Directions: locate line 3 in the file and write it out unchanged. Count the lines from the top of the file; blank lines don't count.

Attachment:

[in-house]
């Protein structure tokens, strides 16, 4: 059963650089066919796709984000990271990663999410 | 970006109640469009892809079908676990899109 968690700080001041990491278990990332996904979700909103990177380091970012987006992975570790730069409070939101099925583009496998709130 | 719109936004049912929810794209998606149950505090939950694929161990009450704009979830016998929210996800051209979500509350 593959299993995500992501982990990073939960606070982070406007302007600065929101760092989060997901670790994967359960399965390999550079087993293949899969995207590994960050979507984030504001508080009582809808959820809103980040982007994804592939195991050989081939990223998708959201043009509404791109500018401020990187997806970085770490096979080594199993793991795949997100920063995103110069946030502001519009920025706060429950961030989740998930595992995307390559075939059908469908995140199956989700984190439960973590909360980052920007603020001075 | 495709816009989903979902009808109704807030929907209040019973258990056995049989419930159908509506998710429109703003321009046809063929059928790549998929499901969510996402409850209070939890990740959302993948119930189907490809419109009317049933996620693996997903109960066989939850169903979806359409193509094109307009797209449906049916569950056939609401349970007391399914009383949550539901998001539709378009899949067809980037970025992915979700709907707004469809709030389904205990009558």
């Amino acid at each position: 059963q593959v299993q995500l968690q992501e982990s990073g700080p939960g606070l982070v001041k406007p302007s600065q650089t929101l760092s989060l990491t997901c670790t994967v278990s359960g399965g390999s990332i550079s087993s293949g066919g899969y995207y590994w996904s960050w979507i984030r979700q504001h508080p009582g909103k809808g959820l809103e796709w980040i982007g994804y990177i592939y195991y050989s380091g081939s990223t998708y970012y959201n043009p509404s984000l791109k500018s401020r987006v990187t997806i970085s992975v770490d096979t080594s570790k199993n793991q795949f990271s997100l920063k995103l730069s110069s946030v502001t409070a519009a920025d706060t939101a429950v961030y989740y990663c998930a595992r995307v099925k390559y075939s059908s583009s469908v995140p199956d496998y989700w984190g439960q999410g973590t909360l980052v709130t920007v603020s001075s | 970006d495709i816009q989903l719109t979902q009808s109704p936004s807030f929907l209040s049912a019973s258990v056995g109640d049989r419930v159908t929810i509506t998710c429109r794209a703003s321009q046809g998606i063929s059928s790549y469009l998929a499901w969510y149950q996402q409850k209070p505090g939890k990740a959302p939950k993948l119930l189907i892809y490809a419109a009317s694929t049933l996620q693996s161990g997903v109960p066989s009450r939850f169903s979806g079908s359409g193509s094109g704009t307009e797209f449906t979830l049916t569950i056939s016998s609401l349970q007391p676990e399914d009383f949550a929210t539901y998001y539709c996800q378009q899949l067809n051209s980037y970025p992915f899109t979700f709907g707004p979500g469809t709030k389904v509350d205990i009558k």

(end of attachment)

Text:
């Amino acid at each position: 059963q593959v299993q995500l968690q992501e982990s990073g700080p939960g606070l982070v001041k406007p302007s600065q650089t929101l760092s989060l990491t997901c670790t994967v278990s359960g399965g390999s990332i550079s087993s293949g066919g899969y995207y590994w996904s960050w979507i984030r979700q504001h508080p009582g909103k809808g959820l809103e796709w980040i982007g994804y990177i592939y195991y050989s380091g081939s990223t998708y970012y959201n043009p509404s984000l791109k500018s401020r987006v990187t997806i970085s992975v770490d096979t080594s570790k199993n793991q795949f990271s997100l920063k995103l730069s110069s946030v502001t409070a519009a920025d706060t939101a429950v961030y989740y990663c998930a595992r995307v099925k390559y075939s059908s583009s469908v995140p199956d496998y989700w984190g439960q999410g973590t909360l980052v709130t920007v603020s001075s | 970006d495709i816009q989903l719109t979902q009808s109704p936004s807030f929907l209040s049912a019973s258990v056995g109640d049989r419930v159908t929810i509506t998710c429109r794209a703003s321009q046809g998606i063929s059928s790549y469009l998929a499901w969510y149950q996402q409850k209070p505090g939890k990740a959302p939950k993948l119930l189907i892809y490809a419109a009317s694929t049933l996620q693996s161990g997903v109960p066989s009450r939850f169903s979806g079908s359409g193509s094109g704009t307009e797209f449906t979830l049916t569950i056939s016998s609401l349970q007391p676990e399914d009383f949550a929210t539901y998001y539709c996800q378009q899949l067809n051209s980037y970025p992915f899109t979700f709907g707004p979500g469809t709030k389904v509350d205990i009558k």